Furthermore, the Plaintiff contends that Section 839, Section 843, Section 844, Section 845, Section 846, Section 847 and Section 848 of the new CAMA infringe his freedom to peaceful assembly and association. This is because the Companies’ Registry has a wide discretion to appoint interim managers to replace suspended trustees. The interim managers to be appointed by the Companies’ Registry may have nothing in common with the members of the association and the members will not have a right to challenge such appointment.

This will impair the rights of members of associations to actively participate in activities of their associations and determine its direction. The enormous and dictatorial powers given to the Companies’ Registry to intrude and interfere with the operations and management of associations is not legally justifiable. The use of phrases such as “is satisfied”, “reasonably believes”, “deem it necessary”, “public interests” in relation to the powers of the Companies’ Registry over associations are ambiguous phrases that can easily lead to an abuse of power by the Companies’ Registry and contravene the Plaintiff’s freedom to associate peacefully with other persons enshrined in Section 40 of the Constitution.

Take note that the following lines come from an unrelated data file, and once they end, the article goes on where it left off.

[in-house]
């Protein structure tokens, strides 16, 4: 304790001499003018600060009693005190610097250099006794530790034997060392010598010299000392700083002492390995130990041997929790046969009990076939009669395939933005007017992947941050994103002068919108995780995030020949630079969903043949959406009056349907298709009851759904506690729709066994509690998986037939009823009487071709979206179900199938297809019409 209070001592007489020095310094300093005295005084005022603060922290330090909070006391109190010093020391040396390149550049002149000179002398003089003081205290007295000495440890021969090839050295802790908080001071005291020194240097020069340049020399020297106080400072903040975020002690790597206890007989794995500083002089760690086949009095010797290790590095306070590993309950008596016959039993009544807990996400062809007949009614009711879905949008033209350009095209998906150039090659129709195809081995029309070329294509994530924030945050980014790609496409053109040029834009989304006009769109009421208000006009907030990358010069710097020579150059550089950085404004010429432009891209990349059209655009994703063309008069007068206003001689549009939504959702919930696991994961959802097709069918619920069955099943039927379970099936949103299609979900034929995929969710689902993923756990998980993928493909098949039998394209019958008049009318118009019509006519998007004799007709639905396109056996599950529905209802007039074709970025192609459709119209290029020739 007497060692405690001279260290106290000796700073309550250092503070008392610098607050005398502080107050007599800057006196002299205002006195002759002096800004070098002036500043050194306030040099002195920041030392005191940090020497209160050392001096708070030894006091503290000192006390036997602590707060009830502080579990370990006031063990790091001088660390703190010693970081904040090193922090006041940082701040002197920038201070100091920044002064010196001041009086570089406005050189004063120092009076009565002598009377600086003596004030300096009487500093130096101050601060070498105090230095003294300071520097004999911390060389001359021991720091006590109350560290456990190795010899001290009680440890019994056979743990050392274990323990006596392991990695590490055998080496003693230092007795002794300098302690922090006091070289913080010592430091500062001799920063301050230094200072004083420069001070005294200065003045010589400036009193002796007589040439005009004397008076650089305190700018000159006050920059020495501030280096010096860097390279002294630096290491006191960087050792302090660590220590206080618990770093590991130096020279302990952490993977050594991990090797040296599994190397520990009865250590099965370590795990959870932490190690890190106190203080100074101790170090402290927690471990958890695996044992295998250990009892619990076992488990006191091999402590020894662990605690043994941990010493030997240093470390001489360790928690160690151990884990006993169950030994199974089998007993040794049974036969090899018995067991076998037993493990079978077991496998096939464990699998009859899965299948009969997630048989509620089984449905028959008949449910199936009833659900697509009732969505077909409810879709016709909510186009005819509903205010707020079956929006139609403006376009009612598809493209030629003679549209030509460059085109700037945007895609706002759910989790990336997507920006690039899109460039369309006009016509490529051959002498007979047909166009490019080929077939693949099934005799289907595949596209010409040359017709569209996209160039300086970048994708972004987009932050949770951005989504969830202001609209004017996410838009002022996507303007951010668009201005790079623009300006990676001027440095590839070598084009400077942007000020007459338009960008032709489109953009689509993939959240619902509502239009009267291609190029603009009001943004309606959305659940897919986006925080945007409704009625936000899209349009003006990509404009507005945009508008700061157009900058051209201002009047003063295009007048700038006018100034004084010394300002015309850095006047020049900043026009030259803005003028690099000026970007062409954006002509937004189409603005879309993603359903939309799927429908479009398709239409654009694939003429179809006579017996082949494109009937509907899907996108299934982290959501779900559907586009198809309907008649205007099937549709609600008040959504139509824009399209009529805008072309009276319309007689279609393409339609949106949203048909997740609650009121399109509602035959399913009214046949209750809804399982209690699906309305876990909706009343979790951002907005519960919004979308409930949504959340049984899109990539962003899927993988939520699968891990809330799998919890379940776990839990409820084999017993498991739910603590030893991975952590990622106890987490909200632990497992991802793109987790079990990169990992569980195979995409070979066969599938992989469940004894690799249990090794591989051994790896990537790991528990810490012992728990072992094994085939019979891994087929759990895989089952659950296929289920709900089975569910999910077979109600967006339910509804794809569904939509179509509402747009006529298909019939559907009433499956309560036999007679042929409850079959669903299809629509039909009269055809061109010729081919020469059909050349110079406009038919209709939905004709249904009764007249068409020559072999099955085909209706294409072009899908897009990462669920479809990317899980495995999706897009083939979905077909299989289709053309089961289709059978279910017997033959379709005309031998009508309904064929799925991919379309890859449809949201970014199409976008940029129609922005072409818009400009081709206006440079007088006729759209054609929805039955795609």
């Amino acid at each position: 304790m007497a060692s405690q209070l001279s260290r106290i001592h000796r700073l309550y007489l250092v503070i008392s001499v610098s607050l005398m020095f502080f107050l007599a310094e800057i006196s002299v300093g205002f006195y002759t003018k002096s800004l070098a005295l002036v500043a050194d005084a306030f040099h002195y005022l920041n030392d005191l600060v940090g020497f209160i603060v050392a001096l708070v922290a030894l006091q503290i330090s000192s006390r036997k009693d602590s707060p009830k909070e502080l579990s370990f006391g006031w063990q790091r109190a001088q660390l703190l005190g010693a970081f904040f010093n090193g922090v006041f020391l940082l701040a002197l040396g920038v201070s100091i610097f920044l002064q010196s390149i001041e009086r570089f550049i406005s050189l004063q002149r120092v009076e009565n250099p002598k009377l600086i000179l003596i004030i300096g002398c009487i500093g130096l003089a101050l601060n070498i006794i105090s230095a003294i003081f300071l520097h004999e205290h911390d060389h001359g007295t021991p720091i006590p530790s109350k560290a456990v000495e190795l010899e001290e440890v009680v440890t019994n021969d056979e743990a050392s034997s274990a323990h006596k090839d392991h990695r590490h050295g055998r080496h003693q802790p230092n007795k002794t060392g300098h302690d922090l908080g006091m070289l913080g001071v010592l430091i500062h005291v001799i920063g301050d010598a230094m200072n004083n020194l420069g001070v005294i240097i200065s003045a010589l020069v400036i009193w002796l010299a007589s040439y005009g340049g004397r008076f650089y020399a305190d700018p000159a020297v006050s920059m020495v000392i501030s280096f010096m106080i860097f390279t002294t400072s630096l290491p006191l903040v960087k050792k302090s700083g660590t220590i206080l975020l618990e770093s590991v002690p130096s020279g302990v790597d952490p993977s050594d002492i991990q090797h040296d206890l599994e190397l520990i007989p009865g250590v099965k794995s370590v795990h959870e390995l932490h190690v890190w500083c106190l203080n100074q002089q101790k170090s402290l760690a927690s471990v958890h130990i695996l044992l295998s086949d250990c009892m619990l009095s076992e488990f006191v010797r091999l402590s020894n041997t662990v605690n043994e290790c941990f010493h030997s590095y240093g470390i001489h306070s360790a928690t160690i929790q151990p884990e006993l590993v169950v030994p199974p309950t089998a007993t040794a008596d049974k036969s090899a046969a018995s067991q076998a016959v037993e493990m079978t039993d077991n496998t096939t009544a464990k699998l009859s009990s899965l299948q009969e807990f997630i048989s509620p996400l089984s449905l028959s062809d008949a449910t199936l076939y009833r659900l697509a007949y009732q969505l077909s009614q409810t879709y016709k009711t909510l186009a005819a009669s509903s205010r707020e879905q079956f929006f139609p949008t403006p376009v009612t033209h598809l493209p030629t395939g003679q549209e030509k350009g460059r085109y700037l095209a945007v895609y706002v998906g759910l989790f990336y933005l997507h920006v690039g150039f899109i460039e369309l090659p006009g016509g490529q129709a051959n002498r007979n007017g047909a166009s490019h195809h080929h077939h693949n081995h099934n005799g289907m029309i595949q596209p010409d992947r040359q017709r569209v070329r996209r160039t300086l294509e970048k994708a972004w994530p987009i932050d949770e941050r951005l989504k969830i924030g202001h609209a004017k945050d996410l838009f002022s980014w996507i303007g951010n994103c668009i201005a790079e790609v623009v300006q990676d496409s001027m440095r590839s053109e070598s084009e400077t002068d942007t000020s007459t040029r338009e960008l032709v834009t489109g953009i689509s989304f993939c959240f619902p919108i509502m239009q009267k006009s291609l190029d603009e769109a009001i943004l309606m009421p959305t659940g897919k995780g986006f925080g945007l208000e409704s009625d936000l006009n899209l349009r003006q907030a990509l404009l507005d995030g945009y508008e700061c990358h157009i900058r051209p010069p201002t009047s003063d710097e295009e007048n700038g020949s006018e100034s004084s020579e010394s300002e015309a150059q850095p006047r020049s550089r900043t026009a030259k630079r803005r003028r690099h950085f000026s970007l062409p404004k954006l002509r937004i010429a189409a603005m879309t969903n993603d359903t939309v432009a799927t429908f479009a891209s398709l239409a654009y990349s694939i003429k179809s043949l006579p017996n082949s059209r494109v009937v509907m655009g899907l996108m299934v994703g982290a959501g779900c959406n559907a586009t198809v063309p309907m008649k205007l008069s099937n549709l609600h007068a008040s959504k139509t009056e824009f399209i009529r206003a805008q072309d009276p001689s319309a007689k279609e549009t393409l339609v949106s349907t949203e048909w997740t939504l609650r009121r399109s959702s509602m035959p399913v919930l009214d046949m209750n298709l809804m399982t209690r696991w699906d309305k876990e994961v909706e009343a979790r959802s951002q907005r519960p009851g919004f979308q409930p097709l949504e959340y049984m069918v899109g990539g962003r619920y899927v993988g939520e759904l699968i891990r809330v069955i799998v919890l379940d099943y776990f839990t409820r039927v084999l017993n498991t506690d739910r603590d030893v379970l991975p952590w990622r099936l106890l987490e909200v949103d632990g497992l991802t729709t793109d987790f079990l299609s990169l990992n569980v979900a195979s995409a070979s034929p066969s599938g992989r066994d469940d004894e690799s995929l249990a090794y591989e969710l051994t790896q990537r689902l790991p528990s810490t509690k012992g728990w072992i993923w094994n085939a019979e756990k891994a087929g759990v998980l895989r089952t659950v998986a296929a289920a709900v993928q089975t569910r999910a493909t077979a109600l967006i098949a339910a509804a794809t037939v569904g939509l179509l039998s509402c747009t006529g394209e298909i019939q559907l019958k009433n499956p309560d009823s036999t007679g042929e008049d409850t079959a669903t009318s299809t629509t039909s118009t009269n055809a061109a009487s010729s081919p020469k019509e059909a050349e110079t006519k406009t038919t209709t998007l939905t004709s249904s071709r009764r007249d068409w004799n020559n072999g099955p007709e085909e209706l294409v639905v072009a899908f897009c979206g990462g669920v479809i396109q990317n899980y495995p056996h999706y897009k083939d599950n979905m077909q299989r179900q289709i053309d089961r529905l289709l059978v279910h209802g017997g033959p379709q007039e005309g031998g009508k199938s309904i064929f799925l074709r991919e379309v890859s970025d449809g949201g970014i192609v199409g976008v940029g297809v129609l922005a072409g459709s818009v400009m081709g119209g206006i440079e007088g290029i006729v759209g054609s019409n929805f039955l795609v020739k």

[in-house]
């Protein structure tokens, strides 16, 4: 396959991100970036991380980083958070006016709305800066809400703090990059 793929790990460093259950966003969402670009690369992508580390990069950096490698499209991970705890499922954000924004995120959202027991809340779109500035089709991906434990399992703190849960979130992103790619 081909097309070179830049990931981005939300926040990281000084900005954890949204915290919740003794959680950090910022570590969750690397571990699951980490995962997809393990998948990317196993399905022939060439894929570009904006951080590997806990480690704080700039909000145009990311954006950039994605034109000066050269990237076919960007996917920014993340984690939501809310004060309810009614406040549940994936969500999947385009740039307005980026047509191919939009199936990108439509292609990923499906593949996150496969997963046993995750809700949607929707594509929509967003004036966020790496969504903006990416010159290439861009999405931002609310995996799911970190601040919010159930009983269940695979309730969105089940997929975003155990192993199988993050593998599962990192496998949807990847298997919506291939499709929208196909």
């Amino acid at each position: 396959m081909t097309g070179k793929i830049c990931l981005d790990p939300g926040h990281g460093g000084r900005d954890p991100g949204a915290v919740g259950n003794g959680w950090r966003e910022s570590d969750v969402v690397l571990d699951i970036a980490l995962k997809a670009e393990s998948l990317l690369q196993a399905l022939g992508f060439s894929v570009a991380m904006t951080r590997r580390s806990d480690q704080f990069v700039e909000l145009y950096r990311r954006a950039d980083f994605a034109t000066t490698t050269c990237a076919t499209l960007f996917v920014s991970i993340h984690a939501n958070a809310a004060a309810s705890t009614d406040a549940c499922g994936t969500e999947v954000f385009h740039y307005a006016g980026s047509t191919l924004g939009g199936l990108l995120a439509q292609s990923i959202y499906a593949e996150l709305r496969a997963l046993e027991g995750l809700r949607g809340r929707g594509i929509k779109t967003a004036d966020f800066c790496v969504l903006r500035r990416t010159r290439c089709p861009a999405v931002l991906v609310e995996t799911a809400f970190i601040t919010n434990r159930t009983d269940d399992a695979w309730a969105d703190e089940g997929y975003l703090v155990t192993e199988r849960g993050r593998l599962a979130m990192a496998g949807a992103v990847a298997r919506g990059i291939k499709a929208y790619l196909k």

Again, the Plaintiff contends that the provisions of Section 851 of the new CAMA which gives powers to the Administrative Proceedings Committee to hear cases arising from the provisions of the new CAMA limits the Plaintiff’s constitutional rights of access to Courts. Section 6 (1) and 6 (b) of the Constitution confers judicial powers to the Courts. Section 36 (1) of the Constitution gives citizens the right to access an independent and impartial Court to determine their civil rights and obligations. Section 251 (1) (e) of the Constitution provides for the Federal High Court to hear any matter arising from the provisions of the new CAMA.